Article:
Minimal website can be a gamble. It can be very difficult to strip information down to the bare essentials without removing too much. There must also be a clear, creative vision in mind, as it is easy for a minimal site to simply look ‘lazy’ without the proper execution and creative choices. Minimal sites are also unideal for companies that focus on bringing added features and increased usability to a product.
Portfolio-styled pages have become more popular over the past couple of years. These sites essentially use small building blocks to compose a page design and layout. These sites put a lot of emphasis on images, generally paired with little more than a title. Portfolio-styled pages are great for naturally promoting movement onto different pages, as each cell is essentially just a link.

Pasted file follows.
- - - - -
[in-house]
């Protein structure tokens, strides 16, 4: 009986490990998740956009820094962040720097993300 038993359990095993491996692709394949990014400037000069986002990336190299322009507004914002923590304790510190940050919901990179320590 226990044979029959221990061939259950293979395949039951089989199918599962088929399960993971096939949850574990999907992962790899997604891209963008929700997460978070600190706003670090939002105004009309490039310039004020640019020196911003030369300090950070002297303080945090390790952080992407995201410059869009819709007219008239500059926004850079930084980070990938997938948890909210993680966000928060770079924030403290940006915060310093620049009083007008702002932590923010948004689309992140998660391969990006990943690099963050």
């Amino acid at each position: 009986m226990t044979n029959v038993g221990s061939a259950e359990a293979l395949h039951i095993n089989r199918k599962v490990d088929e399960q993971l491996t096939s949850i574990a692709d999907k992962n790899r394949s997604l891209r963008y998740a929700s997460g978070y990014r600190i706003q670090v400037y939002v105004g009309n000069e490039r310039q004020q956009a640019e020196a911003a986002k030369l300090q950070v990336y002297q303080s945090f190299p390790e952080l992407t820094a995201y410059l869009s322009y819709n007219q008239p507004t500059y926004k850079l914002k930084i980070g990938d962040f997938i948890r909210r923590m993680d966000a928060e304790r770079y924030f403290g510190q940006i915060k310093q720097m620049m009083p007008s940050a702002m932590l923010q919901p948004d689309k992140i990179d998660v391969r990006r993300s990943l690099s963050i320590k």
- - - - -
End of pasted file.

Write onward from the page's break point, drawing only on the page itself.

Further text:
A portfolio-styled page is essentially a visual menu – these can be great for use on a homepage or landing page to drive traffic further into the site and onto specific pages. This has made them optimal for online stores as they can visually and efficiently display a vast number of products. They are also effective when used for blogs front pages, and of course, portfolios.
It is important to use your judgement on this, portfolio-styled pages are great for replacing boring menus and generating deeper traffic, but they should be limited for use to only those purposes. They are not useful to display any vital information – and should never be used on every page of a website.
Thank you for reading, we hope you can apply this knowledge to your own web project. Remember, we build sites for a living… If you have any questions, feel free to contact us here!